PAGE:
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Many think that school uniforms help maintain school discipline, decreasing the amount of discipline problems. The argument is that children today are lacking in self-discipline because parents refuse to discipline them. This makes it more difficult on the teacher who has to deal with classes of 25-30 students at a time. Reduces Fighting and Violence: Schools report that school uniforms decrease fighting and violence that arrise out of arguments over fashionable clothes. Children invariably tease those who do not have trendy clothes. Those who can’t afford name brand clothes are often sensitive about their clothing. Schools struggling with gang problems report that school uniforms help ease tensions. Distractions: Many parents believe that students wearing school uniforms look nicer and that a school uniform policy ensures that children will come to school in appropriate clothing, avoiding distractions such as fads considered to be outlandish or overly revealing. Some students have turned school into an unending fashion show.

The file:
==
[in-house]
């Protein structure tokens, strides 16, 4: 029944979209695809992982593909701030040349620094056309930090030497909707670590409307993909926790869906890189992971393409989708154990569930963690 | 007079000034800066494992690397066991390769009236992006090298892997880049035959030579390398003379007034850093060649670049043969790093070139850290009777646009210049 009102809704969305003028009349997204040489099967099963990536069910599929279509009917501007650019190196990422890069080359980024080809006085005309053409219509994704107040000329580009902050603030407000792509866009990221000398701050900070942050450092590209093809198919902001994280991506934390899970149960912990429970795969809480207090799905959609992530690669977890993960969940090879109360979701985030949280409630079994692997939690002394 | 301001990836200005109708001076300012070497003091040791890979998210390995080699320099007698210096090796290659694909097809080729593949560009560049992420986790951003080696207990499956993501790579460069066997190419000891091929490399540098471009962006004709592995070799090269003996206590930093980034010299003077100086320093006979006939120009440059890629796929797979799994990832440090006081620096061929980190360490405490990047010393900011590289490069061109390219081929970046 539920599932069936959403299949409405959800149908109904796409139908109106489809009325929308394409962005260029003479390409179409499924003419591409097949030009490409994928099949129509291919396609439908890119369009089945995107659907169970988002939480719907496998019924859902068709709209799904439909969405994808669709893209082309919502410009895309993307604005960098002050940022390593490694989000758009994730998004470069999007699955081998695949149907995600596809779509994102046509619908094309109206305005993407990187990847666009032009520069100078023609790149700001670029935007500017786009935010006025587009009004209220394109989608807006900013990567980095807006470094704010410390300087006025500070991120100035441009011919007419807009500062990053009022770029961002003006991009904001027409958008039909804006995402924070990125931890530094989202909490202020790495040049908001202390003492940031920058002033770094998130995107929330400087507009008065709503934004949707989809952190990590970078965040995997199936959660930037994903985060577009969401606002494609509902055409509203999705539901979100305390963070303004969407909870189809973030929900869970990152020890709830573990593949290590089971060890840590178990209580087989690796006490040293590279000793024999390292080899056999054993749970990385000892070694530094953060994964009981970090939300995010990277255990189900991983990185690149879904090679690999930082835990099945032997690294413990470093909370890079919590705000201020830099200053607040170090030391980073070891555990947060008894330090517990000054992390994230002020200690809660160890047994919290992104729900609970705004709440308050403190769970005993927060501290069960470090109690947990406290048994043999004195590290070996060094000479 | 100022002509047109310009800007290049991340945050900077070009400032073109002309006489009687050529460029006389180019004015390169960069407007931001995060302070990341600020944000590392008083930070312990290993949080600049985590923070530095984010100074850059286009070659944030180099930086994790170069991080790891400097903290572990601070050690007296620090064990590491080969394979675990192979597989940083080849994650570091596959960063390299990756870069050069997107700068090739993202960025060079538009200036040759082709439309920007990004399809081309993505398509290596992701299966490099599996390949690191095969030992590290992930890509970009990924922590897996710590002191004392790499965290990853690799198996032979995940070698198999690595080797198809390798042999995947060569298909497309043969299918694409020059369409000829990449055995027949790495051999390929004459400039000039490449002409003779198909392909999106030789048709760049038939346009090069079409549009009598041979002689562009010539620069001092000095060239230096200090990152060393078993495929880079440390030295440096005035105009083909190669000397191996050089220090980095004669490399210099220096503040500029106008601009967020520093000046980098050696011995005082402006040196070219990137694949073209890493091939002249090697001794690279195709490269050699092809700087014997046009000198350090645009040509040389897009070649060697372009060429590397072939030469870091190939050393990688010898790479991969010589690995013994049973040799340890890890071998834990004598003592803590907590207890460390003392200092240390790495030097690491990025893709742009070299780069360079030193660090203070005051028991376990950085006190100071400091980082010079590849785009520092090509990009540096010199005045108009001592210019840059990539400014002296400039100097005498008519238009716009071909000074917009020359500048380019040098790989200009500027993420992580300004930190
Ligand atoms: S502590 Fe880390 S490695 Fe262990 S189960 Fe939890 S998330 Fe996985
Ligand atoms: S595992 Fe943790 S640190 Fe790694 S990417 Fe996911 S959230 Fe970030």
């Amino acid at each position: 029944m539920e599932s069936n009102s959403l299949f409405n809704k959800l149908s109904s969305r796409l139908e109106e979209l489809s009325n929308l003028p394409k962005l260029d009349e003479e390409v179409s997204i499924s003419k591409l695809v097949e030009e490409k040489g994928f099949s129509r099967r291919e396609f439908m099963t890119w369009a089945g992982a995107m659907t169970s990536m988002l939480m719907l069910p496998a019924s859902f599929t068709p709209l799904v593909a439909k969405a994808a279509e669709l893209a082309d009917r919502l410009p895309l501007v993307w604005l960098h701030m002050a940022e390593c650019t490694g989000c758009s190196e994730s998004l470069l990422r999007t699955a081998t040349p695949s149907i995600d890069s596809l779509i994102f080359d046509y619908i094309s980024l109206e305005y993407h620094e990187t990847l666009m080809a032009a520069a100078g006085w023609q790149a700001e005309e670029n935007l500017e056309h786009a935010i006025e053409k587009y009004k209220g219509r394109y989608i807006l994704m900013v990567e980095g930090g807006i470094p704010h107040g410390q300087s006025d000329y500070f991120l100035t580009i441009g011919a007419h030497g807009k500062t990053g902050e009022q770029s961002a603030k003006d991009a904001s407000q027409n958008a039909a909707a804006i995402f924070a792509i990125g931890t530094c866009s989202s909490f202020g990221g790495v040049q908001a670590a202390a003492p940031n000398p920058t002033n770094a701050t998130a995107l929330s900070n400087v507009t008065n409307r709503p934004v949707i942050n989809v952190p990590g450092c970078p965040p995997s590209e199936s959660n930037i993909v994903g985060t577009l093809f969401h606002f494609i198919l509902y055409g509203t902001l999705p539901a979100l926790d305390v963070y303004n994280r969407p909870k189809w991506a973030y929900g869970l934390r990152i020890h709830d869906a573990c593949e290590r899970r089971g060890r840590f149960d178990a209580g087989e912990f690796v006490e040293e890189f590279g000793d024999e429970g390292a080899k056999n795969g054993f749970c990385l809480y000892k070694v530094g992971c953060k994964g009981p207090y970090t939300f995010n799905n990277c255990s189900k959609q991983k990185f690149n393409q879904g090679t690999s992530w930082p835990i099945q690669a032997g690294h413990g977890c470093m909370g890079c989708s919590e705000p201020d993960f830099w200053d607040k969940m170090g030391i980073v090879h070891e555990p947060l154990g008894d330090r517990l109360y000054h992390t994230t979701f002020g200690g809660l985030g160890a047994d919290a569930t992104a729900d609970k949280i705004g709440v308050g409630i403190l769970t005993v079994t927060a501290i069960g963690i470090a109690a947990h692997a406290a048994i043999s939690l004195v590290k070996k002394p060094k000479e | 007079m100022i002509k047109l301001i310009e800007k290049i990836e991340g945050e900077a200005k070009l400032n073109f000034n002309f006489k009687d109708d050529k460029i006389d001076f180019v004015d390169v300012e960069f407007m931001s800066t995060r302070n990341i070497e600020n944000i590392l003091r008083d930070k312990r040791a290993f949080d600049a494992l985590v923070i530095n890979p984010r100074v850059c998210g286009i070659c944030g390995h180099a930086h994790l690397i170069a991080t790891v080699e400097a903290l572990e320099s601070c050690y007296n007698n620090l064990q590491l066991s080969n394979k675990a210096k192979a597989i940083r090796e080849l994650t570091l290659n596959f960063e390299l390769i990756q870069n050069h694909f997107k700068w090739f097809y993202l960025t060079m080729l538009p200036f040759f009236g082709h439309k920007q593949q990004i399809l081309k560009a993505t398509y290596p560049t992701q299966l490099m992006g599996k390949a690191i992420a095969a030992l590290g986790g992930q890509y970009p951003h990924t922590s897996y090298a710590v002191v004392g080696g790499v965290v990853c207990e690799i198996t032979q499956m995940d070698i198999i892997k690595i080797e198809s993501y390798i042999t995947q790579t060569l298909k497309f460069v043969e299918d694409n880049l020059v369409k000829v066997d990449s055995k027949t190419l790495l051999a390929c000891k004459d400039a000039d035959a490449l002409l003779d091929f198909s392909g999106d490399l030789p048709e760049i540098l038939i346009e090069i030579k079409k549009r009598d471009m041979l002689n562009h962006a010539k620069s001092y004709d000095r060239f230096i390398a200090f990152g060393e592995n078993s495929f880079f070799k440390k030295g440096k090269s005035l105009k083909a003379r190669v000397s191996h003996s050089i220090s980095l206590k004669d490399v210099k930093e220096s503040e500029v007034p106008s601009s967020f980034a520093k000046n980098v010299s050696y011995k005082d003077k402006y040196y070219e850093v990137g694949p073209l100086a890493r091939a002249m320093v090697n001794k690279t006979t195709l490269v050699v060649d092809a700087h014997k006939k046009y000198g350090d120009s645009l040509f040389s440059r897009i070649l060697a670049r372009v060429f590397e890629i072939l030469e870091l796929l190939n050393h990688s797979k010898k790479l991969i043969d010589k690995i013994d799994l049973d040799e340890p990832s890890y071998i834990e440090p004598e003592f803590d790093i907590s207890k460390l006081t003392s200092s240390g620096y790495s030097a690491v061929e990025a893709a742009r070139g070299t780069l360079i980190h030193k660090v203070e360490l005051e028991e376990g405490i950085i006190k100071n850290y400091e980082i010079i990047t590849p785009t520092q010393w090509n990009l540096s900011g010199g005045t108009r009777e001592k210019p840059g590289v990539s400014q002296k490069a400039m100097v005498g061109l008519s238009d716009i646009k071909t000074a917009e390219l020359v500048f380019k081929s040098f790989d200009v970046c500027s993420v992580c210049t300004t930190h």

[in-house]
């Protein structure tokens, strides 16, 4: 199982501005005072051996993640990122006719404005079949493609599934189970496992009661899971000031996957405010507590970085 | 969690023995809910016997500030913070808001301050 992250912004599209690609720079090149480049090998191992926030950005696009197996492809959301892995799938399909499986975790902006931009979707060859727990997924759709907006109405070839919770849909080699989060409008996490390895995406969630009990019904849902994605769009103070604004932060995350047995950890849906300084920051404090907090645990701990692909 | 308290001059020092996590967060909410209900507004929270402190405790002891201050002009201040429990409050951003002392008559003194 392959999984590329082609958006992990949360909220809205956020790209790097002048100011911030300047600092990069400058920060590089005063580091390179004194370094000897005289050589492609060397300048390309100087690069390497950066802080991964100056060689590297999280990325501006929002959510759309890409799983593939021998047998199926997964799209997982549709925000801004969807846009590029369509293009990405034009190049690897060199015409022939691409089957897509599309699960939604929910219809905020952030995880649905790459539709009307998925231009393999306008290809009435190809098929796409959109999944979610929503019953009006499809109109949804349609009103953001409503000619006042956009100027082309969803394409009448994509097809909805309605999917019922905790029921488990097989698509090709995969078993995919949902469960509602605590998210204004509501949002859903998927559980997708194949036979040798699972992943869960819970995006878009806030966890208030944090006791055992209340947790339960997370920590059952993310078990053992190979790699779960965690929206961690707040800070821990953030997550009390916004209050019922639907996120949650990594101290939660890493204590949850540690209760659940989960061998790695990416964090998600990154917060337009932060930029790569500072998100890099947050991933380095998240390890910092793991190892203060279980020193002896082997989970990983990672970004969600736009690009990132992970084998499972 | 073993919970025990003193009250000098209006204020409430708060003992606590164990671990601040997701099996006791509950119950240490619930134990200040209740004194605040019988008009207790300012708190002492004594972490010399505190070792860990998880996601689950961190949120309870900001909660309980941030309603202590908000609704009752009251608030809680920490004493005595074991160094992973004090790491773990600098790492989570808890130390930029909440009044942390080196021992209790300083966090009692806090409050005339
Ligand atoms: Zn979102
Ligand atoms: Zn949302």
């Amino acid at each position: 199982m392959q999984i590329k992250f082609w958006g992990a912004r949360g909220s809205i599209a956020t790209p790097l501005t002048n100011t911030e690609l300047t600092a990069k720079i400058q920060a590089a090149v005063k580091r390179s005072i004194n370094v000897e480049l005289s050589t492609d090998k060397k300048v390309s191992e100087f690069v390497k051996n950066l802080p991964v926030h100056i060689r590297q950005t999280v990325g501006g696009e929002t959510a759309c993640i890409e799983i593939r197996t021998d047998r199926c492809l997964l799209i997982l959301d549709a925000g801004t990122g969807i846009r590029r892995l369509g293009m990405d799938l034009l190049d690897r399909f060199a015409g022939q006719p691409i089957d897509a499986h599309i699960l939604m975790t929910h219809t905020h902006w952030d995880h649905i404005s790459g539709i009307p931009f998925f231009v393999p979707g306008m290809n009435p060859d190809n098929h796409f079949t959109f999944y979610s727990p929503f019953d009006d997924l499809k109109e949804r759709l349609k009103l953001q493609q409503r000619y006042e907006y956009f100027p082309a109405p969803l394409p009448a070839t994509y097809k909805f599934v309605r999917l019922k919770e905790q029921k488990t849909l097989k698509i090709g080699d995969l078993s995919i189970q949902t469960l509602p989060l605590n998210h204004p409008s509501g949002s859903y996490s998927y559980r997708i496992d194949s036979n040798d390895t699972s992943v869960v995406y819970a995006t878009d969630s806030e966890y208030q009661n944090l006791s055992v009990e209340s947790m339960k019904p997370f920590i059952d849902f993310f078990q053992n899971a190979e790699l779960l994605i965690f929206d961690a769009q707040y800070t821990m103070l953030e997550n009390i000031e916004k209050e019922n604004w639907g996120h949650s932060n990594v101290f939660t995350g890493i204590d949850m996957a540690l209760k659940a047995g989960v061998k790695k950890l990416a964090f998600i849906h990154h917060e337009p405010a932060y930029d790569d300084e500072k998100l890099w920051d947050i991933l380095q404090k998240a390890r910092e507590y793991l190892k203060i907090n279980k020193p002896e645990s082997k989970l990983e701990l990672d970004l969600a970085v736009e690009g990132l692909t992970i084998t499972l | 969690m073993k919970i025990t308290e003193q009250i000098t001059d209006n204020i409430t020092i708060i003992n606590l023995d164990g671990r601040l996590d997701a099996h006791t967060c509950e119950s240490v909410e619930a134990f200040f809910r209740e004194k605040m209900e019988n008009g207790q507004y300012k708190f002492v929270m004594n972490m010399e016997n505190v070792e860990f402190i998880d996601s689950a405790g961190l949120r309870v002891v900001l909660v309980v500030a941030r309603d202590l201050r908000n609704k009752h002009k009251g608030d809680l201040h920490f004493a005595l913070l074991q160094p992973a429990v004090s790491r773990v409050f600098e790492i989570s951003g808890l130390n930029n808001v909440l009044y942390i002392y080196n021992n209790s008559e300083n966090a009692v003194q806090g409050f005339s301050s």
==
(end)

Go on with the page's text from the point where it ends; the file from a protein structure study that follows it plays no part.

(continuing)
This disctracts from learning, as some kids spend more time focused on thier clothes than on homework. Values: School uniforms stress that individuality and self-expression are not determined by designer clothing or the latest fashion fad. Low Cost: School uniforms are a bargain. They are becoming far less expensive than many other clothes. Schools argue that school uniforms are economical, especially compared to designer clothing, and parents agree given school uniform durability. They say school uniforms last longer because they are made for repeated wash and wear. Many schools capitalize on this by starting used school uniform stores or swap meets. Parents can get used school uniforms at discount prices, or just use them as hand-me-downs between siblings. School Spirit: Some feel wearing a school uniform helps build school spirit. It instills a feeling of belonging. As the Beach Boys said, “Be true to your school.” Schools report an increase in school pride. Individuality: Supressing individuality is the most commonly cited objection to school uniforms. Educators argue that an academic program encouraging students to pursue individual thought is much more important than what they wear. They inhibit creativity and self-expression, forcing students to conform. Causes Discipline Problems: Some students reject any rules. Forcing them to wear school uniforms only aggravates their rebelious spirit. They alter their school uniform by tightening, widening, shortening, or lengthening them, and teachers are given the impossible task of policing the students on a daily basis. Little or No Relationship to Academics: Opponents insist that their is no credible evidence that school uniforms improve school discipline or promote higher academic acheivement. The principal argument is that some great students are terrible dressers. Dress does not necessarily improve learning. Hall Closet is a supplier of school uniforms to schools around the country.